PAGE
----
[EM] Universal Domain
Forest Simmons
forest.simmons21 at gmail.com
Sun Sep 12 06:43:00 PDT 2021
Kevin, thanks for your clarifications about Universal Domain; they
confirmed my worst fears ... that all of my favorite methods violate it,
and that it is likely impossible (as Kristofer has helped me understand) to
make a clone proof, monotone agenda based Banks or Landau method without
violating it.
In particular, all of the good approval variants ... chiastic approval,
midrange approval, etc violate Universal Domain or, like fractional
implicit approval (FIA), are not truly compatible with both monotonicity
and clone independence. Agendas based on the pairwise matrix, seem to
always fail mono raise because raising x from below to above y always
entails lowering y from above to below x ... increasing an entry in x's row
decreases an entry in y's row.
For ordinary round robin team tournaments, this no problem ... team x can
get another point against team y without y decreasing its entry in column
x, and the clone dependence of Borda doesn't seem to matter ... mostly
because there are no ballots to worry about in this sports tournament
context. So the agenda is set by the total number of points scored by a
team in the entire tournament minus the total points scored against it. The
logical way to bring this agenda into pairwise conformity is by Borda
Sorted Margins ... try to beat that with Kemeny-Young! You get Borda from
the pairwise matrix (row sum minus column sum), but how do you get K-Y?
Anyway if in general we are to separate the strategic burden into the
formation of the agenda, and have nearly complete rankings for the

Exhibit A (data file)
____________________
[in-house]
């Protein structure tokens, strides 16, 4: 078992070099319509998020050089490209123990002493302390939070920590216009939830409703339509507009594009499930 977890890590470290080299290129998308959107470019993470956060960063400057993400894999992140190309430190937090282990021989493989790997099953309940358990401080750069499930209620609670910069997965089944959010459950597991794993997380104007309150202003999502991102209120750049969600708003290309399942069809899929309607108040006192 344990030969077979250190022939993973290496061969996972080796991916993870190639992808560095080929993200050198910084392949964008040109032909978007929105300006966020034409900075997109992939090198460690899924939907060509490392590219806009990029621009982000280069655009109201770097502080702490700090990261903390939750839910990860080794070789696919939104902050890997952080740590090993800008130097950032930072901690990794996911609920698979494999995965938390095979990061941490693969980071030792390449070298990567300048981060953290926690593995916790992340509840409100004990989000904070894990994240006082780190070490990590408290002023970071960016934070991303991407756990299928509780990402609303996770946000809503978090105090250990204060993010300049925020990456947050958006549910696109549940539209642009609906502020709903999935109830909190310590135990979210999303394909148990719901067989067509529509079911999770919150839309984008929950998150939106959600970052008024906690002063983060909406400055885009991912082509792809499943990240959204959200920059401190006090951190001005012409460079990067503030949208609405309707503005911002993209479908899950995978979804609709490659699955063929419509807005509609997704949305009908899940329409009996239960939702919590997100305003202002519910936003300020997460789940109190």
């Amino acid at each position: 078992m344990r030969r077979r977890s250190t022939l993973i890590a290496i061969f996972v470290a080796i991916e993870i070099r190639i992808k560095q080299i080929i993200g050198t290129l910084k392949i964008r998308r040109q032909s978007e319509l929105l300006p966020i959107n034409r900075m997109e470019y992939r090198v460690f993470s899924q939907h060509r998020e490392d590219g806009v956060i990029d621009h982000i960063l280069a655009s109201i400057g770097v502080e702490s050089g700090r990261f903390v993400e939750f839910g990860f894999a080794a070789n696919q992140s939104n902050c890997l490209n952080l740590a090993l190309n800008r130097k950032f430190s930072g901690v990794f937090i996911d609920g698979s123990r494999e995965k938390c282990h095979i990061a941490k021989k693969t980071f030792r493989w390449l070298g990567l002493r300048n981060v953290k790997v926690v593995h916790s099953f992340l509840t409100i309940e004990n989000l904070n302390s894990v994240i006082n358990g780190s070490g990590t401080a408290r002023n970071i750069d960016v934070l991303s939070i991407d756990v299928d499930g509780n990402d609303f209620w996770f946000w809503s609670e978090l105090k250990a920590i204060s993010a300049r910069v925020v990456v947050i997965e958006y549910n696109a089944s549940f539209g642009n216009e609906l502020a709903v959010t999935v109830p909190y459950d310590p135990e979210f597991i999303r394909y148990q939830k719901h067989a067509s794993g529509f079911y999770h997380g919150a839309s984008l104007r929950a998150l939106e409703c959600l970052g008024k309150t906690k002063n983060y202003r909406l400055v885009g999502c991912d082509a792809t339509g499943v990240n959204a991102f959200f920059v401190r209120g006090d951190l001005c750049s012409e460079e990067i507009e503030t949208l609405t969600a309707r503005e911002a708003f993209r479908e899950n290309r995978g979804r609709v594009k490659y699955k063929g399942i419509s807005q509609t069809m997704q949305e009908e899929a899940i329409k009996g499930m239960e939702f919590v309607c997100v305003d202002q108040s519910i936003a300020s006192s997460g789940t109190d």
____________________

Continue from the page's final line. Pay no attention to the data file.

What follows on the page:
formation of a truly faithful pairwise matrix, we either need two sets of
rankings, or one set of rankings annotated by approval cutoffs, ratings,
or other markings not permitted by Universal Domain.
Until academicians get a better appreciation of the importance of defensive
levers against offensive attacks like Chicken and Burial, I'm afraid we can
expect our non-Universal Domain innovations to be marginalized by academia.
It may be a long row to hoe!
Other such innovations are proxy methods, including Asset Voting, lottery
methods, oracles, voting for a public ranking, use of ballot space and
candidate space metrics, binary decision tree ballots, etc. And of course
multi-winner PR methods ... all are wide open!
El sáb., 11 de sep. de 2021 11:51 p. m., Forest Simmons <
forest.simmons21 at gmail.com> escribió:
> Evidently, at some point it became apparent that complete rankings (or
> symmetrically completed partial rankings) were inadequate for defense
> against certain kinds of offensive maneuvers ... we needed to have partial
> rankings to distinguish between winning votes and margins to measure defeat